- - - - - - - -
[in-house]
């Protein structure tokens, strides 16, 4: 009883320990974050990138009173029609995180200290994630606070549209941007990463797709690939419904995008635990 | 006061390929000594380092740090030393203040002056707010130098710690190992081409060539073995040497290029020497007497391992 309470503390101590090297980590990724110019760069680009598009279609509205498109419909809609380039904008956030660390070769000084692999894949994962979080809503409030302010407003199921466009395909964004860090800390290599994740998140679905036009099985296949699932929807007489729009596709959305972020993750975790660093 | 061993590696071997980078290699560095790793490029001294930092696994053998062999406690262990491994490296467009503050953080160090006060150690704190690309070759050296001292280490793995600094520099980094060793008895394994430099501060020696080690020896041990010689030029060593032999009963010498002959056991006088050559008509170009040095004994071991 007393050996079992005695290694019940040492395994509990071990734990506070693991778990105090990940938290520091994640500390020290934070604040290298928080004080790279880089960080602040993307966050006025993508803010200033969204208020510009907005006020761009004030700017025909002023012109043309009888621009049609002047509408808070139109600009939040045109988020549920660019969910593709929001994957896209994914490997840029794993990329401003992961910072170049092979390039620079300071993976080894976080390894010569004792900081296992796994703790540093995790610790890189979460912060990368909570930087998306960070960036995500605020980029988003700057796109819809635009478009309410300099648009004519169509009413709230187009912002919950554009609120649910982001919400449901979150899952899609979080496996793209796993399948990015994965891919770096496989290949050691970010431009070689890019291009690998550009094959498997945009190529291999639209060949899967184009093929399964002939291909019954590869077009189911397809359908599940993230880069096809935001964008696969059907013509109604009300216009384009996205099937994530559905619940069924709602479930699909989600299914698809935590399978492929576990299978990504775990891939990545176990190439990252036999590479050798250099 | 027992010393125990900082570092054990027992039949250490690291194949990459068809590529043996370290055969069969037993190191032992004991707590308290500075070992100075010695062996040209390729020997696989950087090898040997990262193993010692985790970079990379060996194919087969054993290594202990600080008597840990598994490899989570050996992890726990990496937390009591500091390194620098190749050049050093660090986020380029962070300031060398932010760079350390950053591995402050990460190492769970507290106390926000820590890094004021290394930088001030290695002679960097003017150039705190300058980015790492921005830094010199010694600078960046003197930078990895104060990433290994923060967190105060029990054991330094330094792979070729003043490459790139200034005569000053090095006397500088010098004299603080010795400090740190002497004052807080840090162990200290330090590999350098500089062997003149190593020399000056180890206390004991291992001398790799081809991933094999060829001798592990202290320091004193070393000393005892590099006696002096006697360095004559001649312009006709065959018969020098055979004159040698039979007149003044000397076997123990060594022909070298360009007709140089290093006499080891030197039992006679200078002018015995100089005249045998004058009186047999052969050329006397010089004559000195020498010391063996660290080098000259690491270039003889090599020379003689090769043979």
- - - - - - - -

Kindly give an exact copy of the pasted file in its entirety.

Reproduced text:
[in-house]
């Protein structure tokens, strides 16, 4: 009883320990974050990138009173029609995180200290994630606070549209941007990463797709690939419904995008635990 | 006061390929000594380092740090030393203040002056707010130098710690190992081409060539073995040497290029020497007497391992 309470503390101590090297980590990724110019760069680009598009279609509205498109419909809609380039904008956030660390070769000084692999894949994962979080809503409030302010407003199921466009395909964004860090800390290599994740998140679905036009099985296949699932929807007489729009596709959305972020993750975790660093 | 061993590696071997980078290699560095790793490029001294930092696994053998062999406690262990491994490296467009503050953080160090006060150690704190690309070759050296001292280490793995600094520099980094060793008895394994430099501060020696080690020896041990010689030029060593032999009963010498002959056991006088050559008509170009040095004994071991 007393050996079992005695290694019940040492395994509990071990734990506070693991778990105090990940938290520091994640500390020290934070604040290298928080004080790279880089960080602040993307966050006025993508803010200033969204208020510009907005006020761009004030700017025909002023012109043309009888621009049609002047509408808070139109600009939040045109988020549920660019969910593709929001994957896209994914490997840029794993990329401003992961910072170049092979390039620079300071993976080894976080390894010569004792900081296992796994703790540093995790610790890189979460912060990368909570930087998306960070960036995500605020980029988003700057796109819809635009478009309410300099648009004519169509009413709230187009912002919950554009609120649910982001919400449901979150899952899609979080496996793209796993399948990015994965891919770096496989290949050691970010431009070689890019291009690998550009094959498997945009190529291999639209060949899967184009093929399964002939291909019954590869077009189911397809359908599940993230880069096809935001964008696969059907013509109604009300216009384009996205099937994530559905619940069924709602479930699909989600299914698809935590399978492929576990299978990504775990891939990545176990190439990252036999590479050798250099 | 027992010393125990900082570092054990027992039949250490690291194949990459068809590529043996370290055969069969037993190191032992004991707590308290500075070992100075010695062996040209390729020997696989950087090898040997990262193993010692985790970079990379060996194919087969054993290594202990600080008597840990598994490899989570050996992890726990990496937390009591500091390194620098190749050049050093660090986020380029962070300031060398932010760079350390950053591995402050990460190492769970507290106390926000820590890094004021290394930088001030290695002679960097003017150039705190300058980015790492921005830094010199010694600078960046003197930078990895104060990433290994923060967190105060029990054991330094330094792979070729003043490459790139200034005569000053090095006397500088010098004299603080010795400090740190002497004052807080840090162990200290330090590999350098500089062997003149190593020399000056180890206390004991291992001398790799081809991933094999060829001798592990202290320091004193070393000393005892590099006696002096006697360095004559001649312009006709065959018969020098055979004159040698039979007149003044000397076997123990060594022909070298360009007709140089290093006499080891030197039992006679200078002018015995100089005249045998004058009186047999052969050329006397010089004559000195020498010391063996660290080098000259690491270039003889090599020379003689090769043979």